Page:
This post stands

Chances are they aren’t going to stop reading to click on one of the links in your sidebar, nor should you want them to; but visually, that is the competition for focus we have created with this setup. Generally speaking, the goal of any blog is to get people to come by and read through the content on offer. Typically it’s promoting the brand, persons, or project behind the blog. Once we get readers engaged with our content, why would we want to divert their attention elsewhere?

This post stands to make the case to remove the sidebar altogether from the common blog design for a more aesthetically pleasing, directly focused design. Thereby allowing us to widen our main content area giving more room for large, readable type and big, clear images to engage our readers. As for the content that would normally be in the sidebar? We can easily place all of these things in a more relevant and useful place for the reader than directly competing with our content for their focus.


Search box

A search box is generally the first item you see in a side bar since, and with good reason. People tend to want it front and center. Giving users the ability to search your site for exactly what it is they’re looking for is a must and an expected element of usability that no site should be without. But that doesn’t mean that we have to load it into the sidebar.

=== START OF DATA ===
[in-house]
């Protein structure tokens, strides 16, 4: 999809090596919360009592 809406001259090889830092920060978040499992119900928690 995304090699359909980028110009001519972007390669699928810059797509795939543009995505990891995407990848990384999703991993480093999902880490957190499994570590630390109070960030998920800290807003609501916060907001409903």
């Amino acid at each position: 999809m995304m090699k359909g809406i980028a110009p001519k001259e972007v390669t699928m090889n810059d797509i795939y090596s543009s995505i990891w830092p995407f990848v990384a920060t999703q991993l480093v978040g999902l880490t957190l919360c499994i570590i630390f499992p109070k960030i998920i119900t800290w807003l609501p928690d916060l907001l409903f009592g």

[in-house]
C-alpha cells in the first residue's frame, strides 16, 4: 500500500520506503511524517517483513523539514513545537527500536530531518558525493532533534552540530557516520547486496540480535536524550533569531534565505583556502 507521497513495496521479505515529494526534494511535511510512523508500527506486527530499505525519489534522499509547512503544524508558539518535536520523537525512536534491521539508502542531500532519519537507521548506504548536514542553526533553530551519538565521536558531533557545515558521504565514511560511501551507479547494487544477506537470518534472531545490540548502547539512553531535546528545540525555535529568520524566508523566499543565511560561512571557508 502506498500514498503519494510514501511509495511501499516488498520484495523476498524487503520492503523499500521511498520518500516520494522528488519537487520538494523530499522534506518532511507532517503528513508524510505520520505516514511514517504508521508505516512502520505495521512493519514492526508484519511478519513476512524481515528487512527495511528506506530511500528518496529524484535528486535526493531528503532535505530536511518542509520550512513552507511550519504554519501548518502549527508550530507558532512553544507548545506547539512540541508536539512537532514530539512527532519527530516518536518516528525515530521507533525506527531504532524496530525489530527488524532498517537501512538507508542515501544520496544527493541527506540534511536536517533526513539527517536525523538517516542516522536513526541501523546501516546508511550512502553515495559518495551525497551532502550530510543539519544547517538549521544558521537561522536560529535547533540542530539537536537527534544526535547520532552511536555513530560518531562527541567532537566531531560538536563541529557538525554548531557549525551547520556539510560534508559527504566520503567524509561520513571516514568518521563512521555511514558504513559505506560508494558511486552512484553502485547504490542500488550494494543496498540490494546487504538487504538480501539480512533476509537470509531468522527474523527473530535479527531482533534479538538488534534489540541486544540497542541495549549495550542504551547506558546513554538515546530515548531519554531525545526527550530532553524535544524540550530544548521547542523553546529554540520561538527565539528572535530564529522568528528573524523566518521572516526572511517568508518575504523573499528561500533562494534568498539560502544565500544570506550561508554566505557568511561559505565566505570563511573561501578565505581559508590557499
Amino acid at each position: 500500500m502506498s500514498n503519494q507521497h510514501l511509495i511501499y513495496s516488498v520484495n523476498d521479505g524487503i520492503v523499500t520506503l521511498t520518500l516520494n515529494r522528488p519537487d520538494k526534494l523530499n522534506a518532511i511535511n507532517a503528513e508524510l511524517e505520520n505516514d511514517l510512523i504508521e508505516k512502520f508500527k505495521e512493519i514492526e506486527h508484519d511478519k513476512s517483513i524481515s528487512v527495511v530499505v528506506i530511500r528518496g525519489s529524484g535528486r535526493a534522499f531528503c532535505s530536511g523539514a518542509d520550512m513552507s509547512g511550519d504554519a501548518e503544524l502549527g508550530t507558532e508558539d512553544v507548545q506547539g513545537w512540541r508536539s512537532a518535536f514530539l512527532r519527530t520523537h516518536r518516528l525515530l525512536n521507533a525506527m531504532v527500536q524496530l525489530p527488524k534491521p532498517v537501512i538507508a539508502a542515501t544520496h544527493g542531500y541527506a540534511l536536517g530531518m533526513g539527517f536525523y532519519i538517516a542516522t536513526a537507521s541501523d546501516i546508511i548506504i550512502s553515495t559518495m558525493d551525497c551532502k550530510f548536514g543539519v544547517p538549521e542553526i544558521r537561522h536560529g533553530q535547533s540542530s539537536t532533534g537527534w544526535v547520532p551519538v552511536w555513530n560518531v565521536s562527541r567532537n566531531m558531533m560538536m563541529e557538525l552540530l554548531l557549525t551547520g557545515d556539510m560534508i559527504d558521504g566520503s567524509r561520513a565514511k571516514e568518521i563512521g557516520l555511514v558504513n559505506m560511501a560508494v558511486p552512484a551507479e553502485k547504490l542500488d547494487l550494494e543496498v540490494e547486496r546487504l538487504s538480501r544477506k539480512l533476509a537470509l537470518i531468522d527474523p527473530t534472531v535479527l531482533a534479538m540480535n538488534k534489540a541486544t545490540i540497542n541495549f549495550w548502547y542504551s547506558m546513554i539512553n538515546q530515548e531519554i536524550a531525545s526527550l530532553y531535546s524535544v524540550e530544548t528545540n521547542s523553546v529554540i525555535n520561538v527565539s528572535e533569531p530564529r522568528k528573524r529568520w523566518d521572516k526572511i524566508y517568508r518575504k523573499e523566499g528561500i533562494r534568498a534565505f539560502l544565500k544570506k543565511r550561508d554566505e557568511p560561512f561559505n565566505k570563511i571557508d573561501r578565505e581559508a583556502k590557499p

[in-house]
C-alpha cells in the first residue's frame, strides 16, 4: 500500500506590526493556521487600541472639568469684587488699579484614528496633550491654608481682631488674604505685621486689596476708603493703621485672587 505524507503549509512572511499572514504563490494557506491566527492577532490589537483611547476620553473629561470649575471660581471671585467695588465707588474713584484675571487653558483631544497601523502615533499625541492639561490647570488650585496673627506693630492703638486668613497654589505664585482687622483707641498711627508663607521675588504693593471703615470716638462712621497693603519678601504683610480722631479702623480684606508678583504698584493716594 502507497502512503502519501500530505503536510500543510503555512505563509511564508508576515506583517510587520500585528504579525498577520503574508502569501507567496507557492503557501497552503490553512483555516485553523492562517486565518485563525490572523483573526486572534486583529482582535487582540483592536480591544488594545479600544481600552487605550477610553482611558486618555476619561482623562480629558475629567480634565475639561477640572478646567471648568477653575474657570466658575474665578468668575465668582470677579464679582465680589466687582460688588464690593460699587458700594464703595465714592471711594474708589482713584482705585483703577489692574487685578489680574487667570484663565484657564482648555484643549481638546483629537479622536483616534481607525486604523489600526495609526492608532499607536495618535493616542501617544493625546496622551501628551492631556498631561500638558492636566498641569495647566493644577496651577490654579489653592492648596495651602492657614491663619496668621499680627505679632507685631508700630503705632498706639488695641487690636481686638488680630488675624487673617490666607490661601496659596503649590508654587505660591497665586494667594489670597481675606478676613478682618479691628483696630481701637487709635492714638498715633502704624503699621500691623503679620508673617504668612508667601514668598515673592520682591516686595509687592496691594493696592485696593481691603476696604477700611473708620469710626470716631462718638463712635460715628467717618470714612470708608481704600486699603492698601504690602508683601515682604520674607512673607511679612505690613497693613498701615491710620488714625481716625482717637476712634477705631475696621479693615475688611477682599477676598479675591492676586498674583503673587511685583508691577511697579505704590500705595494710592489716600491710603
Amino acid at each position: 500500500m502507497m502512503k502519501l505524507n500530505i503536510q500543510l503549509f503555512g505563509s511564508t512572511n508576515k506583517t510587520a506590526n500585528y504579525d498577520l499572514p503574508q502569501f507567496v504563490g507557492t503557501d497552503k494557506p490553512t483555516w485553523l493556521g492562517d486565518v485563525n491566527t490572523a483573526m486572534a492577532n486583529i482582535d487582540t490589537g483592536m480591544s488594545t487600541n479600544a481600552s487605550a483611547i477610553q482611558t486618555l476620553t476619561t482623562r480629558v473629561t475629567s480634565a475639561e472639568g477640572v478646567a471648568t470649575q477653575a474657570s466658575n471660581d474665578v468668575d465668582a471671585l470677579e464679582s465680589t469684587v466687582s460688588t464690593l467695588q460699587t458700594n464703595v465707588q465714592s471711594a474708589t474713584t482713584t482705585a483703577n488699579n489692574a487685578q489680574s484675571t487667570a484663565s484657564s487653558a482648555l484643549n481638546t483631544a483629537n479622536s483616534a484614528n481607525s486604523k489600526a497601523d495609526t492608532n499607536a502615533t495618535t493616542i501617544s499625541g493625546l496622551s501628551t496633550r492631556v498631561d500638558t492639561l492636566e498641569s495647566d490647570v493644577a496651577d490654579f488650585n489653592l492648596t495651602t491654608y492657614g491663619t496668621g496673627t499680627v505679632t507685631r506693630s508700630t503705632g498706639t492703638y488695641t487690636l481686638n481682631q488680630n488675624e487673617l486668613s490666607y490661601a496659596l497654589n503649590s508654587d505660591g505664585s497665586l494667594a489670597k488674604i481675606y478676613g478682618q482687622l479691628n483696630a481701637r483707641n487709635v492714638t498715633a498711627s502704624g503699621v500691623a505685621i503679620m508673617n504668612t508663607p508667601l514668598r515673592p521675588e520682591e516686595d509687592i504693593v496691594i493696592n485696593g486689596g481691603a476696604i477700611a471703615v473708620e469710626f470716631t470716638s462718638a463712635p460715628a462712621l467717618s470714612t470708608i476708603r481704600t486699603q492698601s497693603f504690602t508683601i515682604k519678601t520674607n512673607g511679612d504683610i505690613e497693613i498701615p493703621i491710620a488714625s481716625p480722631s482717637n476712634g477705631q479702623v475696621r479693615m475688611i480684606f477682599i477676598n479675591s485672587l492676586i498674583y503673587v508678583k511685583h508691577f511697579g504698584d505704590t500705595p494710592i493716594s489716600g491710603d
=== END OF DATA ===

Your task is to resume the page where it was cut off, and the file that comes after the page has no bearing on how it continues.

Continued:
Why not slyly slide the search box into the header of the site, or coupled with the main navigation? These approaches would make much more sense, after all what’s more front and center than that? And including it alongside the navigation fits ideally with allowing users to freely and easily surf and search your blog. Yet, we rarely see examples of this on the web. Instead, we keep the searches often pushed off to the side.

Featured posts

Presenting the reader with more relevant posts on your site is a great idea for keeping them engaged and on your site for longer periods of time. This is an idea that not many would argue against. But once again, why would we want to begin pitching our readers other featured posts while they are in the middle of one? Do we not trust in the power of our content to hold their attention throughout the post? And if we do trust in that power, why would we put anything alongside it to be ignored?

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